This week’s good read is a really interesting essay on simplicity by Richard Gregg, a social philosopher who is known mostly for his work on non-violent resistance. In 1936, he first coined the term “voluntary simplicity” in an essay entitled The Value of Voluntary Simplicity. It is thorough and still relevant– a total consolidation and refreshing reminder of why we choose simplicity. He writes about the importance of simplicity as it relates to human relationships, personalities, domestic life, unity, society, equality, civilization, leadership, non violence, the environment, art, and beauty. This is essential reading for anyone interested in minimalism.
Here are a few notable quotes from the essay:
“Voluntary simplicity involves both inner and outer condition. It means singleness of purpose, sincerity and honesty within, as well as avoidance of exterior clutter, of many possessions irrelevant to the chief purpose of life…. It means an ordering and guiding of our energy and our desires, a partial restraint in some directions in order to secure greater abundance of life in other directions. It involves a deliberate organization of life for a purpose.”
“The greatest characters, those who have influenced the largest numbers of people for the longest time, have been people with extremely few possessions. For example, Buddha, Jesus, Moses, Mohammed, Kagawa, Socrates, St. Francis, Confucius, Sun Yat Sen, Lenin, Gandhi, many scientists, inventors and artists. “The higher ranges of life where personality has fullest play and is most nearly free from the tyranny of circumstance, are precisely those where it depends least on possessions. . . . The higher we ascend among human types and the more intense personalities become, the more the importance of possessions dwindles.”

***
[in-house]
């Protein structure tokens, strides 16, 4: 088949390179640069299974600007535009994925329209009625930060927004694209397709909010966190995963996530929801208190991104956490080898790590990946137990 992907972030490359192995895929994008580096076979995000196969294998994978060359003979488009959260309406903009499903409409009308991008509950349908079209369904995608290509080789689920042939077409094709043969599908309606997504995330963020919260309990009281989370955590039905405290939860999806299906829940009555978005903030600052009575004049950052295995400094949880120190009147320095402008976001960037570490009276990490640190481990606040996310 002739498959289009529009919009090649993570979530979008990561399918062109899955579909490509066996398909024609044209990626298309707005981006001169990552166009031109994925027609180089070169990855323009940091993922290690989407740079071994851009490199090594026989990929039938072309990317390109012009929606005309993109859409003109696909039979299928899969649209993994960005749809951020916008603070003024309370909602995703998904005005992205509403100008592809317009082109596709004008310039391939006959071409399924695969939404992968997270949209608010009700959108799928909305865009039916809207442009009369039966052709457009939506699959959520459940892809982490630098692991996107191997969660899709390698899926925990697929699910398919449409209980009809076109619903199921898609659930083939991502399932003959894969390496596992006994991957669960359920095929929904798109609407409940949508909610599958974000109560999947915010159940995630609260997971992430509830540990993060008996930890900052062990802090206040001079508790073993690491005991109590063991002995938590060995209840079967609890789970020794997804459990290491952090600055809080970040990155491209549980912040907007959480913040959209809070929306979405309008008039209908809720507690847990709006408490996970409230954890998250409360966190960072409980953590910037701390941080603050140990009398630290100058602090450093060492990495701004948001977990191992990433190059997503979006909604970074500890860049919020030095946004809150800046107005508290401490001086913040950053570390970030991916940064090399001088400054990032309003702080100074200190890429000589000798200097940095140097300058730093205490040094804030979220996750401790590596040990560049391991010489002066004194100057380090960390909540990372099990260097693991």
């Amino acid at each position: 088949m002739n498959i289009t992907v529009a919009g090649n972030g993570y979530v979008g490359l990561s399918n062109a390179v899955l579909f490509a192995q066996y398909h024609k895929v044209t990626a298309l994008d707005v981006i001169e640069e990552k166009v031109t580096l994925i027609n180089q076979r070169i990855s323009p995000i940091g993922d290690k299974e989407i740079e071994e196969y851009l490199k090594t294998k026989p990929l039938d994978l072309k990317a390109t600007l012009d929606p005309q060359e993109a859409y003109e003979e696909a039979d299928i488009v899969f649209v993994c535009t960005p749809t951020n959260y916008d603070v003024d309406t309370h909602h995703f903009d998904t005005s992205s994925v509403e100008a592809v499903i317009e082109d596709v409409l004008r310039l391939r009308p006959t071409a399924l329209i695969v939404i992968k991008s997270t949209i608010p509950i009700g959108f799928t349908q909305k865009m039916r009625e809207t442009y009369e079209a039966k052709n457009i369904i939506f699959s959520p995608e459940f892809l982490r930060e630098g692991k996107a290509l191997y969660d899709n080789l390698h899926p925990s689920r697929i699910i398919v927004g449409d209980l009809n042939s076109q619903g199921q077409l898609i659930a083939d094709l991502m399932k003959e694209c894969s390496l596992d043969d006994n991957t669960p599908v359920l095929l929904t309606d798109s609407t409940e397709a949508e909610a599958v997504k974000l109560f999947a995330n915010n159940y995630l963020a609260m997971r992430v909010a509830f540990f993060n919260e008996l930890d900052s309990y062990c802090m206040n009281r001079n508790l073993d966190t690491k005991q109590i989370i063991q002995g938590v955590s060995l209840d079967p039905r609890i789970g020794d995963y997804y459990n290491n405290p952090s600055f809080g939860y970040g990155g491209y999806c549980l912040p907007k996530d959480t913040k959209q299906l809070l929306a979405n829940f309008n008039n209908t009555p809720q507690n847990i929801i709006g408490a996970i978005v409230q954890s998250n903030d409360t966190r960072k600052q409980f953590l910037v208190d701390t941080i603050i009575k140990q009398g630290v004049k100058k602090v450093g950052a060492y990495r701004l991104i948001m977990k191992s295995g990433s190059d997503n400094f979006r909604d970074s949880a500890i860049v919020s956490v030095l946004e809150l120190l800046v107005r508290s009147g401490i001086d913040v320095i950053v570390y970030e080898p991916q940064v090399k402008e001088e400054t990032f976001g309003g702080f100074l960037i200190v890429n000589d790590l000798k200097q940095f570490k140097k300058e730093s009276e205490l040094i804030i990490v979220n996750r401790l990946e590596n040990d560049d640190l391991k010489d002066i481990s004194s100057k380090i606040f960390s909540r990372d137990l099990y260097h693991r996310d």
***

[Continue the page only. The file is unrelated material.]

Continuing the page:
“The most beautiful and restful room I ever entered was in a Japanese country inn, without any furniture or pictures or applied ornaments. Its beauty lay in its wonderful proportions and the soft colors of unpainted wood beams, paper walls and straw matting. There can be beauty in complexity but complexity is not the essence of beauty. Harmony of line, proportion and color are much more important. In a sense, simplicity is an important element in all great art, for it means the removal of all details that are irrelevant to a given purpose.”
“If simplicity is a valuable thing, then to attain it we must pay a price. Estimate that price carefully against what you believe to be the value obtainable.”
[image credit: minimography]